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Violence and Peace in the Print Media: News Discourse and Social Construction of Reality in Colombia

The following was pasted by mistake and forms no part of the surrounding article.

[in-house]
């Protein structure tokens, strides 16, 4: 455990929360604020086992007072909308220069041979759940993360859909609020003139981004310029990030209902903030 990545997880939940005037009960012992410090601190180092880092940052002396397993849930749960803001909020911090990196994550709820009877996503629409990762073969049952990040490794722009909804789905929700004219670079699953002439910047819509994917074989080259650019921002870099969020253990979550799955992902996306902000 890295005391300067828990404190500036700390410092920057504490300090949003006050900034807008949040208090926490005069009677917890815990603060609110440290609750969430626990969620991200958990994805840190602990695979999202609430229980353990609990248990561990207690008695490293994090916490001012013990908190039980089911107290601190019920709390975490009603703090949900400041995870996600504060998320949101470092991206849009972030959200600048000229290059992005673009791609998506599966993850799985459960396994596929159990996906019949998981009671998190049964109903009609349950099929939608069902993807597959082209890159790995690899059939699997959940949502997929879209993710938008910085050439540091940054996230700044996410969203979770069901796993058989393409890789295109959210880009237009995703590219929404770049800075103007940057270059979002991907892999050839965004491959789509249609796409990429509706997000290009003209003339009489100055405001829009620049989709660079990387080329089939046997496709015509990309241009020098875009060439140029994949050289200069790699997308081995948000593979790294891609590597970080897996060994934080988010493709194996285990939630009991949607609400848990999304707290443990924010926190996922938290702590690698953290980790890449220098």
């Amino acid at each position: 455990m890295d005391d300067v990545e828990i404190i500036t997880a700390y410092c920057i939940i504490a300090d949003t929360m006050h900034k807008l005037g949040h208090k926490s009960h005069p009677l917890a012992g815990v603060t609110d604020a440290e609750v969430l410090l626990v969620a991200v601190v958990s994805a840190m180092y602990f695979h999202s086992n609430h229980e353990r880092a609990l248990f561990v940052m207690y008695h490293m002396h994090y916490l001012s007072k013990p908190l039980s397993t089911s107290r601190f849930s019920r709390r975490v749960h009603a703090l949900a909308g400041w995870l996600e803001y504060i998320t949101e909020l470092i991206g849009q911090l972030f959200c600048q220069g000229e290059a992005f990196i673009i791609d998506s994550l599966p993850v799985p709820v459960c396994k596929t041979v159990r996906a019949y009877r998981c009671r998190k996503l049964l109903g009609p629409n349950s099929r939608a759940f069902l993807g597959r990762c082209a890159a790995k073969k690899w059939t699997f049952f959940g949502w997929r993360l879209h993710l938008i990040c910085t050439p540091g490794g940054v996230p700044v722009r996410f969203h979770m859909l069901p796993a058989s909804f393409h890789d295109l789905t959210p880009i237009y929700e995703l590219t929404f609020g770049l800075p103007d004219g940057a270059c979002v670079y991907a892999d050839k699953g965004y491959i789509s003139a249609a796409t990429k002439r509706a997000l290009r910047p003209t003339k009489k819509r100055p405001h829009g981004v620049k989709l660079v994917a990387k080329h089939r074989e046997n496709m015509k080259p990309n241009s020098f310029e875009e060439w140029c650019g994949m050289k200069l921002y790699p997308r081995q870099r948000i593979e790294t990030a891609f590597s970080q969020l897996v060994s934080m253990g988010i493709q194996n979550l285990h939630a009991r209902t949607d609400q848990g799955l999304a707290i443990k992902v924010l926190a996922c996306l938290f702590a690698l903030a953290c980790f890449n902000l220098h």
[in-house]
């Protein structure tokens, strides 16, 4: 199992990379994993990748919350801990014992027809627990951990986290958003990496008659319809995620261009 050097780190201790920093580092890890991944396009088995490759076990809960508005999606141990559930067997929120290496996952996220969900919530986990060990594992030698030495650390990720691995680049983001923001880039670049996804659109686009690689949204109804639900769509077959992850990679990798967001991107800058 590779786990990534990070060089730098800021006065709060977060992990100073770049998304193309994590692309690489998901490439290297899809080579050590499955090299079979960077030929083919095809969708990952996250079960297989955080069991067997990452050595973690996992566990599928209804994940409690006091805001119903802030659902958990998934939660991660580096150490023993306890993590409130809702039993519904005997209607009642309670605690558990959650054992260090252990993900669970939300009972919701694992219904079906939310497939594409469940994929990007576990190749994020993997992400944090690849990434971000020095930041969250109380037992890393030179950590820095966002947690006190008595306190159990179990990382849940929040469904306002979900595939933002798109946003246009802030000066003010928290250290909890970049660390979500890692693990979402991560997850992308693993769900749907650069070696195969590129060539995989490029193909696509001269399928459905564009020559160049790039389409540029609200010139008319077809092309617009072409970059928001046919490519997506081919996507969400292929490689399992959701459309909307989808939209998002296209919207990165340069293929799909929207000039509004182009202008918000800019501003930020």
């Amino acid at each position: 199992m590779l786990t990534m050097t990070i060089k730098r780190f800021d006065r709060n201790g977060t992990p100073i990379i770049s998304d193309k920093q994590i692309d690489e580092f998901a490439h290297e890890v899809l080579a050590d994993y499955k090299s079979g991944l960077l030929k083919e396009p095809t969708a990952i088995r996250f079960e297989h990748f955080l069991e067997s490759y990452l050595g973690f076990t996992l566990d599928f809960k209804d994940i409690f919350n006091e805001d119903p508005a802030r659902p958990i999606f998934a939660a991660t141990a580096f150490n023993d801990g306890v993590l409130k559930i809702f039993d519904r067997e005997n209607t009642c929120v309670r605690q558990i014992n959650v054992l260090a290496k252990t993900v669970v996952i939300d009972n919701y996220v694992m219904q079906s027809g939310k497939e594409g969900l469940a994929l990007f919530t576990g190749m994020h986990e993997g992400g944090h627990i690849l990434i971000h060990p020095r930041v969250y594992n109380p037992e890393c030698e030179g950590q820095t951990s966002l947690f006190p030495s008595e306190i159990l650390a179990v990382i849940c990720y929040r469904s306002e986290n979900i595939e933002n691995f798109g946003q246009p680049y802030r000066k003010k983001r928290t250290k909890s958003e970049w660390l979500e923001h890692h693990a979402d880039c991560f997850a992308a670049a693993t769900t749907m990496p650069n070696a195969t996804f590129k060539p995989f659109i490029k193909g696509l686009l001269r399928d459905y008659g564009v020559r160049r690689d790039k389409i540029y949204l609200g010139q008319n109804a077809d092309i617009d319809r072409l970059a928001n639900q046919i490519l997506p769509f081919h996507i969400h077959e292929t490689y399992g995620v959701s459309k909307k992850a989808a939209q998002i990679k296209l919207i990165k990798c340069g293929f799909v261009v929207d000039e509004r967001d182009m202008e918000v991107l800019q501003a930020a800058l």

Unformatted Document Text:  For a more complete interpretation of results, contents related to peace and violence made visible in the macrostructure were integrated into a single table. It was found that 38% of news discourses had a greater focus on peace, although a decrease in 12 points was present from 1999 with 45% to 2001 with 33%. By contrast, discourse with a greater focus on violence increased from 44% in 1999, to 53% in 2001, with an average of 49%. This shows that the press discourse has hardened over time. Contrary to what could be thought about the components of the macrostructure of journalistic texts, it is clear that “headlines are something else than a set of initial phrases above an information and written in bold types” 13 . This is especially relevant in the context of the Colombian armed conflict due to the need for more thinking about the construction of this part of the discourse. In Van Dijk’s words, “this important role of headlines can be explained in-deoth in psychological terms. It has been shown that for the comprehension of a text, language users have to use semantic macrostructures” 14 . It could be argued that the coverage of the Colombian armed conflict is based on the elements that traditionally have served as the basis for coverage of other topics –sports, general news, etc. However, the complexity of this conflict requires a different approach. Social construction of reality and the superficiality of the conflict Results of the analysis of the microstructure or body of the discourse revealed that the reader is perhaps given perhaps insufficient information needed to orientate him/herself and to assess the different dimensions and implications of the conflict both politically and socially. This may strengthen the potential negative effects of messages on audiences and contribute to the permanence of a symbolic universe of fear in the population. News discourse, generally, did not associate the present news event to others in the close or remote traditions of Colombian society. Neither did they make use of intratextual elements, such as additional information to illustrate readers and to facilitate greater comprehension of the phenomenon under discussion. It is important to note the difference found in this research with respect to the visibility of actors in different components of the journalistic text. While in the macrostructure –the part of the discourse that remains in memory in a sharper way- insurgent groups have a greater presence, other social actors such as the civil society, the government and the armed forces have greater presence in the microstructure. Taking into account that in the hierarchical order of journalistic discourses the most important elements appear in first place, it could be inferred that for the press, the negative, violent or terrorist actions –that are generally carried out, at least in news accounts, by insurgents- have greater relevance. The significant visibility of the insurgent groups in the macrostructure and their important presence in the microstructure, show the value that this presence in mass media has as a war strategy. Germán Rey, in his story about the case of Las Delicias, points out that “for the guerrilla, the visibility gives them identity, recognition of the situation, safety and a 13 VAN DIJK, Teun. Racismo y Análisis Crítico de los Medios. Op. Cit., p. 131. 14 Ibid., p.133.